Nov. 25 (Bloomberg) -- The rand declined, set for its worst week in two months against the dollar, as concern mounts that European leaders are struggling to contain the region’s sovereign-debt crisis, damping demand for riskier assets.
South Africa’s currency depreciated as much as 1.4 percent, and traded 1.2 percent weaker at 8.5849 per dollar as of 1:20 p.m. in Johannesburg, taking its drop this week to 4.5 percent. The rand is headed for its biggest five-day drop since the week through Sept. 23, when it lost 7.7 percent. Against the euro, it fell 0.41 percent to 11.3659.
Italy’s borrowing costs surged to the highest in 14 years, at an auction of Treasury bills today, after German Chancellor Angela Merkel yesterday again ruled out joint euro-area borrowing and an expanded role for the European Central Bank in fighting the crisis. Portugal’s sovereign debt rating was cut to so-called junk by Fitch Ratings yesterday, while Hungary also lost its investment grade at Moody’s Investors Service.
“Worries over Europe are likely to resurface as the region’s leaders are seemingly no closer to common ground,” Nomvuyo Guma, a Johannesburg-based currency strategist at Standard Bank Group Ltd., and colleagues wrote in e-mailed comments. “The rand is thus likely to continue on its weakening trajectory in the near term.”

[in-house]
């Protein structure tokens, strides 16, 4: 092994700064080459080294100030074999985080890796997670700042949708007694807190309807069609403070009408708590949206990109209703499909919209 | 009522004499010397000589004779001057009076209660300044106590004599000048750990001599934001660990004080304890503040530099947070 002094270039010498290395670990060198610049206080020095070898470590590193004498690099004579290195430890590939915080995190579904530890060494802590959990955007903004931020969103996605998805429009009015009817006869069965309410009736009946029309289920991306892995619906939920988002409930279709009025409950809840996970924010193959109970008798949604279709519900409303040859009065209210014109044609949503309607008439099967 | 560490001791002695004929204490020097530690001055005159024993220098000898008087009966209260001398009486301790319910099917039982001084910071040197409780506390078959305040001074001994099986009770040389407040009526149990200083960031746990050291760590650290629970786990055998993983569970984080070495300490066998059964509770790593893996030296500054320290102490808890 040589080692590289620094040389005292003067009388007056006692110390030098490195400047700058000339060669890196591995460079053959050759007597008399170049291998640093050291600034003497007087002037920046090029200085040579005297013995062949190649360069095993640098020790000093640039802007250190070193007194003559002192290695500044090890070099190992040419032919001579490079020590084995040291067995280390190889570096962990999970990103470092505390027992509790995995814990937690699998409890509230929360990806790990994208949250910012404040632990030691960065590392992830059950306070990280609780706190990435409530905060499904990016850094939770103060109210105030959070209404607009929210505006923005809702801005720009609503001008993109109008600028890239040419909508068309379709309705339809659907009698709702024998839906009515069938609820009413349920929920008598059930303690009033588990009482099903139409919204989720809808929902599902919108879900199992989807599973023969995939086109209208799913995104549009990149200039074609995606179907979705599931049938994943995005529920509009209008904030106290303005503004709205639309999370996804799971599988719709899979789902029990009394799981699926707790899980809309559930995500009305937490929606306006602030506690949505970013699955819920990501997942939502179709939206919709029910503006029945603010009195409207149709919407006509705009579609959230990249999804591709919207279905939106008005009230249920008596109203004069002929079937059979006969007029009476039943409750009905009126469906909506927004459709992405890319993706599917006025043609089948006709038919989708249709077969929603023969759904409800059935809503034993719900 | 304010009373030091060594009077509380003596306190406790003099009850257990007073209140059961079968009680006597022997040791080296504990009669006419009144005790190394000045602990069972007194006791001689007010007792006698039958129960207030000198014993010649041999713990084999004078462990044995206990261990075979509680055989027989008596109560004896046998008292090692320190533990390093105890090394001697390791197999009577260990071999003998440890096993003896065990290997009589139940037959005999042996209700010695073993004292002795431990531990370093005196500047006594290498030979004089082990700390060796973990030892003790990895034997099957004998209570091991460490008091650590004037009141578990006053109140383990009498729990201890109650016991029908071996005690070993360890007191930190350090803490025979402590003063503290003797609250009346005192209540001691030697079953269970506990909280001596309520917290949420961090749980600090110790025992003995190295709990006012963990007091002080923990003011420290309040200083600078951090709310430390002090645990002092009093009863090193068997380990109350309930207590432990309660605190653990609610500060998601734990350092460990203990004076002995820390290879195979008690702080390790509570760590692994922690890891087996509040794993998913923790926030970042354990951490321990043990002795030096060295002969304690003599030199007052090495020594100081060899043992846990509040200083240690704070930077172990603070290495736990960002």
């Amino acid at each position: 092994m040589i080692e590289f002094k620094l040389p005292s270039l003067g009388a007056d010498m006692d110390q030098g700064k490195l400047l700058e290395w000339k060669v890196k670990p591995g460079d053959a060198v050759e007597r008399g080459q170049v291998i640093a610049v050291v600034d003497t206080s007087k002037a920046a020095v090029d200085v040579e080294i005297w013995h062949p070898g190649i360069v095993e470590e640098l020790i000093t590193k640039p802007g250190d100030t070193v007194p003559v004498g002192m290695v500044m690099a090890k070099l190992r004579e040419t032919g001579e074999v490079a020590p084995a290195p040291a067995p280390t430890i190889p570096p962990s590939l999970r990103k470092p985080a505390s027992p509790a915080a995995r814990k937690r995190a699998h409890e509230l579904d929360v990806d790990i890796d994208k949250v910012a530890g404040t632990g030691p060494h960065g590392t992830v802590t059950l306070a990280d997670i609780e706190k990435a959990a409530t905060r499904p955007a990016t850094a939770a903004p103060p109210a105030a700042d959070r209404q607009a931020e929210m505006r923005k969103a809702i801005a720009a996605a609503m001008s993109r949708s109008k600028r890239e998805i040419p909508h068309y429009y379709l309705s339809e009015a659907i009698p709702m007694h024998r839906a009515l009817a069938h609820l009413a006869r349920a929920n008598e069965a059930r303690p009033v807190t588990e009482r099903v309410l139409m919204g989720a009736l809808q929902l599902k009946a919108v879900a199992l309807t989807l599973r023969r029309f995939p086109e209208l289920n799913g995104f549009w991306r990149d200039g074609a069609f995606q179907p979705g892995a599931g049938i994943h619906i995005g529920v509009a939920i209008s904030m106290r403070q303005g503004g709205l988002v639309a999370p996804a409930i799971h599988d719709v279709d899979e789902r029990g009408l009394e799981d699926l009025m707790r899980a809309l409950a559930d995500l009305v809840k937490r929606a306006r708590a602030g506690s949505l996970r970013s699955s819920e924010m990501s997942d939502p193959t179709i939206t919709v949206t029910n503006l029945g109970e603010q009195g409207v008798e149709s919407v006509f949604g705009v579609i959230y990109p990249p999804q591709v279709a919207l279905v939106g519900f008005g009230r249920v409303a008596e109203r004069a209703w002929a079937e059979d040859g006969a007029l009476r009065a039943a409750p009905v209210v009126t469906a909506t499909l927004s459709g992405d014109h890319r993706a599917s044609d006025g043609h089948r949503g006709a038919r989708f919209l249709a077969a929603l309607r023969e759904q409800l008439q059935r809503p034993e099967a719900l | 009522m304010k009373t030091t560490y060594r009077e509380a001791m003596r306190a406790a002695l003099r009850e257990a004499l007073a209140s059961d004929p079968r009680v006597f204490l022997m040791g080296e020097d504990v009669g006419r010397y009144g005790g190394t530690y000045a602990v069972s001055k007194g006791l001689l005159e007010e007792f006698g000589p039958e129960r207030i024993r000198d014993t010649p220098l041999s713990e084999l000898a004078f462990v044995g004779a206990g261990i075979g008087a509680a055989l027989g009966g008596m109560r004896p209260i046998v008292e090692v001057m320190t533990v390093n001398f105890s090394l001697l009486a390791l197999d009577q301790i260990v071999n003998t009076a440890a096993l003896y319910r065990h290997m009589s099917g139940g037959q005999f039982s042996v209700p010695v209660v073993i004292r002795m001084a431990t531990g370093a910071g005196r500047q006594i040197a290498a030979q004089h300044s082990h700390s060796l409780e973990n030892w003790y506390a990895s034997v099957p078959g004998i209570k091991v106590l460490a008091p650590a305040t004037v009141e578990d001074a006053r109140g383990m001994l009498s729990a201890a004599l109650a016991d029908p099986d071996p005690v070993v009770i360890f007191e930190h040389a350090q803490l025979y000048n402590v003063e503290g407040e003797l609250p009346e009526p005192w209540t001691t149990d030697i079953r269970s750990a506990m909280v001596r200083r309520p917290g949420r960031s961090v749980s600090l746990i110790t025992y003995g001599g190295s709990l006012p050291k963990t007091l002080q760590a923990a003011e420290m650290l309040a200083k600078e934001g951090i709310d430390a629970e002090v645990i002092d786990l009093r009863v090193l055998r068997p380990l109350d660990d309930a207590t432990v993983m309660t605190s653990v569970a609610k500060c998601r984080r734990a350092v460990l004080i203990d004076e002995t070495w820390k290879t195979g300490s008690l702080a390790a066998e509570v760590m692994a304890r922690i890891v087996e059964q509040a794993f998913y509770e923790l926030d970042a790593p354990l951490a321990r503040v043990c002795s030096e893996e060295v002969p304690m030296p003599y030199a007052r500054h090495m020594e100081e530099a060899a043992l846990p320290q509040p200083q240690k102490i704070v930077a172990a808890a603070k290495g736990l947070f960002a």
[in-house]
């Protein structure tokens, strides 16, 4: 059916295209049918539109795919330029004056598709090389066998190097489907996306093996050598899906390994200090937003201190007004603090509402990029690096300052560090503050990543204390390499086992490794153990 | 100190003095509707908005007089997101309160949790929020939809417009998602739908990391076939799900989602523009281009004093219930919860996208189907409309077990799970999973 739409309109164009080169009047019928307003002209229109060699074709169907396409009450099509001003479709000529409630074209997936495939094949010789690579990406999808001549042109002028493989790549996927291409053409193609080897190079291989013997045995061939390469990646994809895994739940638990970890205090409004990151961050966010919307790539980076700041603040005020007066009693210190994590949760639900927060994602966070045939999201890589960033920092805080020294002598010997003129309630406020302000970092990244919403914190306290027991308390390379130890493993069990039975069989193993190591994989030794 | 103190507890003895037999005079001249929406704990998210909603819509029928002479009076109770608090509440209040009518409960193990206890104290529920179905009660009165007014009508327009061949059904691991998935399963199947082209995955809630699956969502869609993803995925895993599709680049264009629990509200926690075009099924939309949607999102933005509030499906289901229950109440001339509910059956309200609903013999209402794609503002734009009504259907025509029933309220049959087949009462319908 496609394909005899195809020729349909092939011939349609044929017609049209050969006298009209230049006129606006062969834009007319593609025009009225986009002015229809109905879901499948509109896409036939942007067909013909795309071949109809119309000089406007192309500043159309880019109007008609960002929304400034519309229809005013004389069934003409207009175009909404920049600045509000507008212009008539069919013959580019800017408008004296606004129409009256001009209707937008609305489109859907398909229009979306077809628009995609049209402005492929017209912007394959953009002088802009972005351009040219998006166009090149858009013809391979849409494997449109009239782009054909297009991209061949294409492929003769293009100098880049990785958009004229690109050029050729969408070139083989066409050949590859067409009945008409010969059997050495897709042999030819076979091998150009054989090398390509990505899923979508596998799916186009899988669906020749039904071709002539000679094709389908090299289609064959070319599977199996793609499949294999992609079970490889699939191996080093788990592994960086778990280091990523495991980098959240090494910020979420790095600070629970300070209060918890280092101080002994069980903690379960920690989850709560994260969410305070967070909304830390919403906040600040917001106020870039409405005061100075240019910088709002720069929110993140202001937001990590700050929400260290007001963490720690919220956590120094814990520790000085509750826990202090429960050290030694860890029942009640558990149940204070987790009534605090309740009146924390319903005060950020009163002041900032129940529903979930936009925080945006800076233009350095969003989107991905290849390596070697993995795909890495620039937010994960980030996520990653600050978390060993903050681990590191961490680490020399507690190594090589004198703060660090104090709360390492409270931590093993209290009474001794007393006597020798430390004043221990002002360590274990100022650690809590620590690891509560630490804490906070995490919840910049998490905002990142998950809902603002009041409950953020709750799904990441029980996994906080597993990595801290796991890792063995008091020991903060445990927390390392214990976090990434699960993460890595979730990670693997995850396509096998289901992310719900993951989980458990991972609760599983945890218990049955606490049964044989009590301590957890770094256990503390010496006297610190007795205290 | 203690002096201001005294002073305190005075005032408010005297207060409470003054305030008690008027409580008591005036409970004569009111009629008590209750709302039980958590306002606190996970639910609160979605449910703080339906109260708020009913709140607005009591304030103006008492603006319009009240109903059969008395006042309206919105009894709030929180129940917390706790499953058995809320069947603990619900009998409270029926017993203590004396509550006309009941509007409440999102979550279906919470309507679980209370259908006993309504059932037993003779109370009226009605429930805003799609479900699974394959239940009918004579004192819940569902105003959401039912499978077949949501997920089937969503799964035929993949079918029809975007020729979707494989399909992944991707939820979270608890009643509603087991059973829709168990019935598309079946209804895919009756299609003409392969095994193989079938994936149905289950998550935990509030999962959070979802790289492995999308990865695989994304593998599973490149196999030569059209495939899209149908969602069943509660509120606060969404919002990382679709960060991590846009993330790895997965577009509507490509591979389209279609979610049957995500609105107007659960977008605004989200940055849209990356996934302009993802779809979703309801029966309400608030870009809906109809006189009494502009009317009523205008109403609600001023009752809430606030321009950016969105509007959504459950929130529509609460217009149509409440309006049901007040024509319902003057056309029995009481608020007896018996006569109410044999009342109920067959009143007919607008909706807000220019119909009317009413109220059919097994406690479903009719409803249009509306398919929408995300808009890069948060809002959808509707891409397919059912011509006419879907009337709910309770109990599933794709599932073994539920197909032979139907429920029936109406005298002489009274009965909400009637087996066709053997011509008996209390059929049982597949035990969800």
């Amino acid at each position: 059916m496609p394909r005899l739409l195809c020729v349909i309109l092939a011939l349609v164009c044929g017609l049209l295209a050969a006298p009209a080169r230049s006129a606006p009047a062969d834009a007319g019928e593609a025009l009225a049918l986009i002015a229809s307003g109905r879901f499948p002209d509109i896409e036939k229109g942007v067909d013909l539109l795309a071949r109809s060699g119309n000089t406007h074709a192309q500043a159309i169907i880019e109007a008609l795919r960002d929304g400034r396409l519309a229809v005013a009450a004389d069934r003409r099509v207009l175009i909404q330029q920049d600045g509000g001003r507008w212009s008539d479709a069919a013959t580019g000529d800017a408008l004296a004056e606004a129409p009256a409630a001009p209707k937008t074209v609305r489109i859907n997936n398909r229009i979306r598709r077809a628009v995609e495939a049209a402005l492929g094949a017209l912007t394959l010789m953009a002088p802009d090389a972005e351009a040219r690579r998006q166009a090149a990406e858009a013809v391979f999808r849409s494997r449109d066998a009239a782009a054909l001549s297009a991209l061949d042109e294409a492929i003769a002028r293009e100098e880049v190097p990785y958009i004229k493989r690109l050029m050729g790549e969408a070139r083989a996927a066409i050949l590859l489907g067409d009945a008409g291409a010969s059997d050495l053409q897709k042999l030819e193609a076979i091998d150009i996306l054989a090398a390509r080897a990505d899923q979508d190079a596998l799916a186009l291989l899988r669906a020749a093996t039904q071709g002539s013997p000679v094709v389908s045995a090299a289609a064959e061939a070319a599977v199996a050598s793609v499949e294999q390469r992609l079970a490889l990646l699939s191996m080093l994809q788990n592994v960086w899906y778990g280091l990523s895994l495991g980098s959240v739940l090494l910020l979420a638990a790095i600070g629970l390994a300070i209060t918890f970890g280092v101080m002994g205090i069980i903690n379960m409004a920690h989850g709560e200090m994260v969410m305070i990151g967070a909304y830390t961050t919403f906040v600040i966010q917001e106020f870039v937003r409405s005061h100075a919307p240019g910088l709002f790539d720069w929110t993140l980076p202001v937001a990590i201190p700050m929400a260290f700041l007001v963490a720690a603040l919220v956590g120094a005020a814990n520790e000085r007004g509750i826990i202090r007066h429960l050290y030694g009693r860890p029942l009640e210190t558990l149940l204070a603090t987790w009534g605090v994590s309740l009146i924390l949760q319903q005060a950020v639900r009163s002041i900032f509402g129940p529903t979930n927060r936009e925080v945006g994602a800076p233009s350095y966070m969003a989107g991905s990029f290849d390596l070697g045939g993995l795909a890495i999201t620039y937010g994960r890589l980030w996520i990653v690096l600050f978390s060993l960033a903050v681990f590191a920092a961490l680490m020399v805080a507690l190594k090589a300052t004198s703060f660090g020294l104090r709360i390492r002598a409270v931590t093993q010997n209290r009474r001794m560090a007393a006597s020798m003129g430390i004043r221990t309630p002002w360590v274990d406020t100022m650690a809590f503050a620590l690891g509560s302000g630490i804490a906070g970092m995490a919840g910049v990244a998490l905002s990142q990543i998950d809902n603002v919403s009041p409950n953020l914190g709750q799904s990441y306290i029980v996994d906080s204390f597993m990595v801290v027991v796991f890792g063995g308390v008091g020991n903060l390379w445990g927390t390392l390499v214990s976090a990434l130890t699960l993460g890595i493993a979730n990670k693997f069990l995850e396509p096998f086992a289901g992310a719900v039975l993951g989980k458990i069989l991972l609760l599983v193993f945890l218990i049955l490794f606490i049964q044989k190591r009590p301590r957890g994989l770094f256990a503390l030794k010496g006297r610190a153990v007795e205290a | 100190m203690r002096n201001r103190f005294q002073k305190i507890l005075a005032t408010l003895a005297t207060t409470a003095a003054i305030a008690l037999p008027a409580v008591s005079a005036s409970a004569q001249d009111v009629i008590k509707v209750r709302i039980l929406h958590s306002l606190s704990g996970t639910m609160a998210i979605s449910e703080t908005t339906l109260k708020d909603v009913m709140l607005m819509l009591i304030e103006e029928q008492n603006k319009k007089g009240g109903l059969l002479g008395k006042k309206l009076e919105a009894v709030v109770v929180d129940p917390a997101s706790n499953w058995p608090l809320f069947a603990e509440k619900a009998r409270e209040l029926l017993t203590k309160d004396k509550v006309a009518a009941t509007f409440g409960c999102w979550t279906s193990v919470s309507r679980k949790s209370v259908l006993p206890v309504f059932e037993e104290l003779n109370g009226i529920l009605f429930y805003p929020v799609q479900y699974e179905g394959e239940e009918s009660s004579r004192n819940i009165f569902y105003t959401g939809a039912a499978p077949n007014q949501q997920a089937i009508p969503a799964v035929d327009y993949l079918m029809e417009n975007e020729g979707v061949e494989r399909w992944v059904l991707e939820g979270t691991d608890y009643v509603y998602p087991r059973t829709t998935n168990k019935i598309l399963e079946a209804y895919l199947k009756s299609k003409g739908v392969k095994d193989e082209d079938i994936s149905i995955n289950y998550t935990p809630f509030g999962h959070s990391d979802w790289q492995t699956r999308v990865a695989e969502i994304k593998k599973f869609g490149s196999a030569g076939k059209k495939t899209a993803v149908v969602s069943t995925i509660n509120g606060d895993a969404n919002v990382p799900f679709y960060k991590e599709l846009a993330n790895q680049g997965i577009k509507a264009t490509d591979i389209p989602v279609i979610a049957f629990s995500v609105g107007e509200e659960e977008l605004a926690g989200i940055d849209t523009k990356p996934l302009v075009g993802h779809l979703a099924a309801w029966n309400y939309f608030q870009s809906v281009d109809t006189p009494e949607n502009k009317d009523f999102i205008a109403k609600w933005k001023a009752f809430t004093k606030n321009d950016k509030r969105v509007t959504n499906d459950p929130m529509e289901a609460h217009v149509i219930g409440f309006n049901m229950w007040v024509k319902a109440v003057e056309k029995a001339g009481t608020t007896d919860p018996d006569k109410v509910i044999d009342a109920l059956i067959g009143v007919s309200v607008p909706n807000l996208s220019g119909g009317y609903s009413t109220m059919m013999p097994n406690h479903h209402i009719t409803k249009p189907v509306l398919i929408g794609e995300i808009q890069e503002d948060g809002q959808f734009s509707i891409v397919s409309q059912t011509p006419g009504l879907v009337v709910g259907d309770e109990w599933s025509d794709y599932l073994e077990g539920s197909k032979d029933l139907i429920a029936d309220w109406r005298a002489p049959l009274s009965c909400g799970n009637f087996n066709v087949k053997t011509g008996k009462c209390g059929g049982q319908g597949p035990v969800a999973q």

Emerging-market stocks fell to a seven-week low, while the Standard & Poor’s GSCI index of raw materials tumbled for a second day to its minimum level in more than a month. South Africa’s benchmark stock index slumped to the lowest since Oct. 20 as shares in commodity exporters including Anglo American PLc and BHP Billiton Ltd. declined.
“The reality is that the situation in Europe has not improved at all,” Quinten Bertenshaw, a Johannesburg-based analyst at Tradition Analytics, and colleagues said in e-mailed comments. “The euro zone is still a huge source of volatility and risk.”
Bonds tumbled, driving yields to their biggest weekly rise since January, as traders pared bets the central bank will cut interest rates as the economy slows. Forward-rate agreements fixing three-month interest in six months surged 13 basis points to 5.72 percent today, the highest since Aug. 4.
“Rate cut expectations for the new year have already evaporated,” Standard Bank’s Guma wrote.
The yield on South Africa’s 13.5 percent bonds due 2015 rose 14 basis points to 7.12 percent, the highest since Oct. 23. The yield has climbed 33 basis points this week, the most since the five days ending Jan 21.
--Editors: Ash Kumar, Gavin Serkin
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